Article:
London is drowning in Handel operas at the moment, each of New York City's major companies is doing one - "Flavio" is at City Opera, "Giulio Cesare" at the Met - and the 250th anniversary of his death is bearing down on us, promising further overdoses. It does make me wonder sometimes whether the Handel boom isn't a bubble. I wouldn't go as far as Andrew Huth, who in today's Guardian entertainingly expresses the opinion that the devotion to Handel operas is one more aspect of the dutiful and virtuous approach to music: I like them because they must be good. With alarming flair, Huth goes on to say that we're only hearing a bastardized version of the operas, anyway, because real castrati sounded nothing like the wan and plodding countertenor or the pants-wearing mezzo of today.
Whatever gender-bending solution we choose, it won't be the real thing until some enlightened Home Secretary decides that our streets could be made safer by castrating a few hoodies and teaching them to sing.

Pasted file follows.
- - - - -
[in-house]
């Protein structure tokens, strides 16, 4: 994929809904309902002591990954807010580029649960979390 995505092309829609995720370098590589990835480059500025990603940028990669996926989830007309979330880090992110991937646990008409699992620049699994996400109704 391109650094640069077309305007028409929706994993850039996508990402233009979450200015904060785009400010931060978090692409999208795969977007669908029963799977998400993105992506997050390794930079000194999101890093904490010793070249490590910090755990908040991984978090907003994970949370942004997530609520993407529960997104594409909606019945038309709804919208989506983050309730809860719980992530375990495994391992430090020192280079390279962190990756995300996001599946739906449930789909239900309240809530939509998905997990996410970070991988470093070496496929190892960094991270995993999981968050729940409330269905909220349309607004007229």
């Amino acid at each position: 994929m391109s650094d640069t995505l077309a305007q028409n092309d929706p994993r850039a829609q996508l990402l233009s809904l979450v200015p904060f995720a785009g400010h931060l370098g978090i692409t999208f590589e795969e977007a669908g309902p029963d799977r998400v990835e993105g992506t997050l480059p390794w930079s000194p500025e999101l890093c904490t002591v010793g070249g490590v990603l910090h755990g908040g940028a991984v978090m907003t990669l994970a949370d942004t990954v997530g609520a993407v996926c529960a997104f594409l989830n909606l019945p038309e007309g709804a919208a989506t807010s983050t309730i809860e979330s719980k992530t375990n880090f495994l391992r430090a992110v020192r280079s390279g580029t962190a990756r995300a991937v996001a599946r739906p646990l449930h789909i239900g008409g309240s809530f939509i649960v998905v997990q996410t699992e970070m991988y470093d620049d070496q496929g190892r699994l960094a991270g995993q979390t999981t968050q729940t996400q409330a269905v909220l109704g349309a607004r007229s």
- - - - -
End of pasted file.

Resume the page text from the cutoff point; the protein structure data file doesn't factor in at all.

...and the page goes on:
Now there's a way to crush a whole flock with a single boulder. Huth's strategy would (literally) expose youth to opera, harness classical music's crime-fighting potential, take historically informed performance practice to its logical endpoint, restore government support for the arts, and inculcate good Italian diction in British inner-city youth. On the other hand, it doesn't address the most severe vocal shortages facing opera today. How about rounding up prostitutes and sentencing them to careers as dramatic sopranos?